The old customary rights of the Lapps in Finland
Foreword by J. Kitti:
Several new studies on the history of Lapland have been published in recent years, e.g., by Enbuske, Hiltunen, Joona, and Nahkiaisoja. The topic has been studied by professor Helmer Tegengren already in 1950's. He gave the following presentation in the second Nordic Sámi conference. His research in the area of Kemi Lapmark tells about the spreading of settlements from south to north. According to Tegengren, the state regulated the livelihood of Lapps by taxation and military service. The most productive source of livelihood was hunting. Both lapps and the settlers hunted wild deer and other game animals for nourishment and skin but also fishing was important. Tegengren's writing shows that the main lines of the colonization of Lapland were well known already in early 1950's.
The old customary rights of the Lapps in Finland
Helmer Tegengren, Åbo Academy,
presentation given in the second Nordic Sámi conference in Karasjok 1956
In ancient times the Lapps inhabited the whole area of present- day Finland (with the possible exception of Aland). As hunting and fishing people in the Finnish forests, they found barter goods and skins much in demand. It is likely that a lively fur-trade was carried on on the coasts of the Gulf of Finland and the Bothnian Sea, a district frequented by Finns as well as by Scandinavians and Russians. The frequent seasonal visits from the Baltic lands in the first hundred years after Christ resulted in Finnish colonies in the southwest corner of the country. The Finns gradually travelled inland and in the 12th, 13th and 14th centuries there was also a fairly brisk emigration of Swedes to the coasts of Finland.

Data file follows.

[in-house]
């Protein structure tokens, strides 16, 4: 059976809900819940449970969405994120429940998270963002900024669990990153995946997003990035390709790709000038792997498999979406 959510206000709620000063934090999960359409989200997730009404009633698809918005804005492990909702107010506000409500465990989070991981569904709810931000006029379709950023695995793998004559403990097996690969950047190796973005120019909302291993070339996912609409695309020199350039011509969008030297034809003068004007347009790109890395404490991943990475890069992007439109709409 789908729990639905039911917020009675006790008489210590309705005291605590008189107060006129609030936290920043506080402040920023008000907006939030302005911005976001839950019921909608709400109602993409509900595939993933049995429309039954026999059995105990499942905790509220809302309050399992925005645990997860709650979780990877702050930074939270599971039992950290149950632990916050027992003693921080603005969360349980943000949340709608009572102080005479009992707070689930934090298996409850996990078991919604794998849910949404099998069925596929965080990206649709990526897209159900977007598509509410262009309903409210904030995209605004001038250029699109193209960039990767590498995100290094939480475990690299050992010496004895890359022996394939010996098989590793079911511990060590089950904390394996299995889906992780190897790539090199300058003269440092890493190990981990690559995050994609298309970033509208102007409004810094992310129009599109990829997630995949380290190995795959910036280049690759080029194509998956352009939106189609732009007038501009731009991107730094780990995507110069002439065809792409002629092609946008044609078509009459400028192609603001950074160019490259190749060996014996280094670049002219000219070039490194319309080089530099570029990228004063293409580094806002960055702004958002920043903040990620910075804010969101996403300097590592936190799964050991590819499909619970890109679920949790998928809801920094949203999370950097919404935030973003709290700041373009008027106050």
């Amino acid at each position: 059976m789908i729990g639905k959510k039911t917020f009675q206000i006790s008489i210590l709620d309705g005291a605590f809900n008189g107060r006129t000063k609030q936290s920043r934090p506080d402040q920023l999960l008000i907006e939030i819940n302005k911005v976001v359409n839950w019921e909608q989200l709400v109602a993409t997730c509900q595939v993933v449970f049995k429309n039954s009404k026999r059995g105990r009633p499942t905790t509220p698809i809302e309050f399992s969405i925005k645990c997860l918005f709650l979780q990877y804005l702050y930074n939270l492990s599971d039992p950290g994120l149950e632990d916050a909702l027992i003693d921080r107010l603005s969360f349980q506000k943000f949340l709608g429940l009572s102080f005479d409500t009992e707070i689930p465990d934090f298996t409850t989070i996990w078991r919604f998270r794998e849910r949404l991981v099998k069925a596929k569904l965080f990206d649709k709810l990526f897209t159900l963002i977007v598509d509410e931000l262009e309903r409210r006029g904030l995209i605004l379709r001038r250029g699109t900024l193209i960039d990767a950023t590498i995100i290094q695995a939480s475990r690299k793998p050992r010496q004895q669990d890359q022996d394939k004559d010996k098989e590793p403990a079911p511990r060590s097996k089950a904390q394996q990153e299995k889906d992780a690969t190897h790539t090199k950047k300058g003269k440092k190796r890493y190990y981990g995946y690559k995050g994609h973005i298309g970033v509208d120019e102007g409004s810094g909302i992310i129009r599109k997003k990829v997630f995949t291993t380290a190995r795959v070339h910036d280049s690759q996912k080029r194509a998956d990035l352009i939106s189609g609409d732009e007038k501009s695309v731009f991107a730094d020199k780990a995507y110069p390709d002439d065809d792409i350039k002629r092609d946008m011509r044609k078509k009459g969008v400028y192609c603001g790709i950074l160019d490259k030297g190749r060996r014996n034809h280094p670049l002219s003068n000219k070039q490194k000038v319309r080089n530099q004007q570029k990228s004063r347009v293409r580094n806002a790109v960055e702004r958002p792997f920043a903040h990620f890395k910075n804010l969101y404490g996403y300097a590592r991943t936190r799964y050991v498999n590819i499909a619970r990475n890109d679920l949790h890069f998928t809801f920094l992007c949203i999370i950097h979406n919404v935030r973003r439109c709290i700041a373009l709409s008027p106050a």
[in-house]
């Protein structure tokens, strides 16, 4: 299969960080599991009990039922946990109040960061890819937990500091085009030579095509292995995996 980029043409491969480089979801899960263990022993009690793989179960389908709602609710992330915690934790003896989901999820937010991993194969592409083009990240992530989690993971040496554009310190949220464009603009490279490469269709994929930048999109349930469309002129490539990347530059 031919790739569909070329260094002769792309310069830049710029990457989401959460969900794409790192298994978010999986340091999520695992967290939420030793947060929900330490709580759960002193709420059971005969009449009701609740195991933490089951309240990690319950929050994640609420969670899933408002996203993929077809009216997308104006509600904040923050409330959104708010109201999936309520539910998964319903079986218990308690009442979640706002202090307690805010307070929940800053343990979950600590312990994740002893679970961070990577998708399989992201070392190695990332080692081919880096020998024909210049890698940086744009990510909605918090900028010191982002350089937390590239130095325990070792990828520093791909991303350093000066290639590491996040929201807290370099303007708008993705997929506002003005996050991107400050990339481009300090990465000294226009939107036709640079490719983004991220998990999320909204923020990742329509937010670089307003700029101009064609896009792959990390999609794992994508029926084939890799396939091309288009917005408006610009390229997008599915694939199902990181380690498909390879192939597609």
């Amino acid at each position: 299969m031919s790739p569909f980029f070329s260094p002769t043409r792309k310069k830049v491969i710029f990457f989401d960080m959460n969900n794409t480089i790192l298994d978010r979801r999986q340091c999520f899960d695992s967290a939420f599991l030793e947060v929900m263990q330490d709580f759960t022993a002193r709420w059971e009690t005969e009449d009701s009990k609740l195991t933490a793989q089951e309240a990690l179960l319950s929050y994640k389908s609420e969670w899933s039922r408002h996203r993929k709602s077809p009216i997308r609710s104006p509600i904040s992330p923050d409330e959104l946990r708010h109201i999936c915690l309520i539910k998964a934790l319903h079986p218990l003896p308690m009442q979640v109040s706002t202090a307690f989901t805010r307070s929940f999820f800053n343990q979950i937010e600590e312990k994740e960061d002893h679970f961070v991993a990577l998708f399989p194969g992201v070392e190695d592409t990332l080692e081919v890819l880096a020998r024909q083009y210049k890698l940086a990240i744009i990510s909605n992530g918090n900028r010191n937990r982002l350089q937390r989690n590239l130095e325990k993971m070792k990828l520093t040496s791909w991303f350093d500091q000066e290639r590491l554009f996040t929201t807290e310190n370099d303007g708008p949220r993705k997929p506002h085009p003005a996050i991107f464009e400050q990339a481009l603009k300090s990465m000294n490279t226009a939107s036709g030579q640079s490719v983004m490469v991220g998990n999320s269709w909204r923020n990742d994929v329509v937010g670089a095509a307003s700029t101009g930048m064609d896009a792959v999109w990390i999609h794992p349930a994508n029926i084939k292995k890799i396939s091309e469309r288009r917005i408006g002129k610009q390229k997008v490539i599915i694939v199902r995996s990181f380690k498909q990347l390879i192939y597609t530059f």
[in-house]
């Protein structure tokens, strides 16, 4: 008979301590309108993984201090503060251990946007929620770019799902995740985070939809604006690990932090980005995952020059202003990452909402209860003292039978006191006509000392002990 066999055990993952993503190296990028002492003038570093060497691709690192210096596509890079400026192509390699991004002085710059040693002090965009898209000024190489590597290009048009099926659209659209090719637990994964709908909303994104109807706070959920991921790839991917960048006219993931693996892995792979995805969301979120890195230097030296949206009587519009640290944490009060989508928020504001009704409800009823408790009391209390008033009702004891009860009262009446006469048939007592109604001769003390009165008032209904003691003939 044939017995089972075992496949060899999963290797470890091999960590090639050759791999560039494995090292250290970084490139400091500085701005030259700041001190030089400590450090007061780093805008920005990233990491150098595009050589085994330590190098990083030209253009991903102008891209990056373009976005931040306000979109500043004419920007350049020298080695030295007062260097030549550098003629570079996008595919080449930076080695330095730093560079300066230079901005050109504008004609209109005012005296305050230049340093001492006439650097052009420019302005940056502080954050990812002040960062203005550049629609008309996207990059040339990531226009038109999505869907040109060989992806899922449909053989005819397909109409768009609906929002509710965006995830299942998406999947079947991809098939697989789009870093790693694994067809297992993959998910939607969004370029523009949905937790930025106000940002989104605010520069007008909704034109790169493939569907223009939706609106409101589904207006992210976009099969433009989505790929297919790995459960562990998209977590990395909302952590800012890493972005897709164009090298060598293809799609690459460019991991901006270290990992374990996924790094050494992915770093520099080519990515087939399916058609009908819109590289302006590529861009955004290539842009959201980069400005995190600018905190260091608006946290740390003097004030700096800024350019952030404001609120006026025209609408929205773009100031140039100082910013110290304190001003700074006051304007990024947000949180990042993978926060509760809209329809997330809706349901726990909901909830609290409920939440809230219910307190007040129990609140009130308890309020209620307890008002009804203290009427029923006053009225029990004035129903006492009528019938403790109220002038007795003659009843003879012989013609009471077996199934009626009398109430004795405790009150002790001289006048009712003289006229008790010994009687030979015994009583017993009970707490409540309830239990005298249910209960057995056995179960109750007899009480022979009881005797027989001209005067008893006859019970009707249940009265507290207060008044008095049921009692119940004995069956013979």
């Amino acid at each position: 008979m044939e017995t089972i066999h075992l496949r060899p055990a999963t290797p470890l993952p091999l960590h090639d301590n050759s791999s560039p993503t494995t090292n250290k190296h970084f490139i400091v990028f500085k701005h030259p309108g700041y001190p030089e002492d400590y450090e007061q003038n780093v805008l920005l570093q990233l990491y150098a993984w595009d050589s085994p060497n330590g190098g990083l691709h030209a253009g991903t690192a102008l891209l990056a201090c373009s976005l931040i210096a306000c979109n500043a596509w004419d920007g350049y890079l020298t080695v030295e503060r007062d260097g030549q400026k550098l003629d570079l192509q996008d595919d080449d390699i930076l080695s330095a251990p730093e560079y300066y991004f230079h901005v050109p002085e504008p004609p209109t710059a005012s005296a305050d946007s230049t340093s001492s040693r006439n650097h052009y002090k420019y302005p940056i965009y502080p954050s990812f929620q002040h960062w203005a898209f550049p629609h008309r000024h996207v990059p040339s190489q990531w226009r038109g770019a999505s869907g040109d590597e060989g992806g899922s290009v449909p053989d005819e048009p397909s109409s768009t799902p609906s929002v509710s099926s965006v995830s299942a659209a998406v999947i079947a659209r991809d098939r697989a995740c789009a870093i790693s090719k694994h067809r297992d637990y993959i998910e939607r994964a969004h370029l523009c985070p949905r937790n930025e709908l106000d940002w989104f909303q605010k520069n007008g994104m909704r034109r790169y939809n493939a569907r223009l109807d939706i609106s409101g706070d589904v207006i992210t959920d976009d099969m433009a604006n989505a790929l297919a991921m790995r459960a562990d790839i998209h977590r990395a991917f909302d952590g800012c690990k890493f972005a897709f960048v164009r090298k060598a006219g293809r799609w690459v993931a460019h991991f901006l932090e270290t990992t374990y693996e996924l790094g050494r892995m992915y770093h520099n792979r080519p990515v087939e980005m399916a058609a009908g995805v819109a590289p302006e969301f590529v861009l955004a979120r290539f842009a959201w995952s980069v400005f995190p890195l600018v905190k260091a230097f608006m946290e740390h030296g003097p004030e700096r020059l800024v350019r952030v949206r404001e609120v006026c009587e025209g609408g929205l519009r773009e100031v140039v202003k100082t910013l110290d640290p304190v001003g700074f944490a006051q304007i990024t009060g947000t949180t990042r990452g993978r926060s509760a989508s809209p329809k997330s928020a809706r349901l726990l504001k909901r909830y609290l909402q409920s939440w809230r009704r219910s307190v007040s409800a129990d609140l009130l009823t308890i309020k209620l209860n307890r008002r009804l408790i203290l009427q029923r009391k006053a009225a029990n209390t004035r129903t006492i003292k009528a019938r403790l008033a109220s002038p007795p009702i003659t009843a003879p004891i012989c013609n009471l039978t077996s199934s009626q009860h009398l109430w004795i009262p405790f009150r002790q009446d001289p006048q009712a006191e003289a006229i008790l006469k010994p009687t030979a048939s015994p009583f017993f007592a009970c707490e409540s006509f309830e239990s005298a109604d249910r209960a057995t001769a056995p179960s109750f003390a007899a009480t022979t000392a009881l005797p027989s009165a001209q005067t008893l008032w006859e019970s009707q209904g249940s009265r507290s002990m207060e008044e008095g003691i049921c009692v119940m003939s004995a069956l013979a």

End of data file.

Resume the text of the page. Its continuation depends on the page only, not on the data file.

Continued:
When Finns and Swedes settled in Finland, there was cultural contact between Lapps, who were hunters and fishermen, and the Finns and Swedes, who were cattle farmers. The Finns occupied the country relatively late and, being a farming community, there arose between them and the Lapps inevitable conflicts as to the ownership of the land. For hunters, if the supply of game is rich individual ownership of land is less important, but it is obvious that farmers consider the problem from a different point of view.
When Finland was incorporated in the Swedish realm the church played an important role in the collection of taxes and the creation of parishes, but in northern Scandinavia enormous tracts remained outside the frontiers of the Danish, Swedish, and Novgorodian (later Russian) Kingdoms. In this wilderness the subjects of competing sovereigns fished and hunted alongside Lapps who had a conscious social organisation of their own but no centralised government or administration. Since these uncolonised areas could not be incorporated in the ruling states, the authorities had to be satisfied with collecting taxes from the subjects they claimed there. This system corresponds to the one which obtained during the general migration in England and Italy, where subjects of various kingdoms intermixed in the same territory. Since the Lapps were valuable subjects because of the taxes they could pay in the form of furs, their territories were divided among the three competing kingdoms, and when this was not feasible, two and even three sovereigns claimed taxes from the same Lapp village.
The popular notion that people claimed taxes from the Lapps while they had no means of redress is not altogether justified. It is true that aggression and the violation of laws were frequent in the tundra and went unpunished, yet it was formally possible for even the humblest member of a community to claim his rights and the Laplanders were certainly better placed to do so than many people in the old civilisations of Central Europe.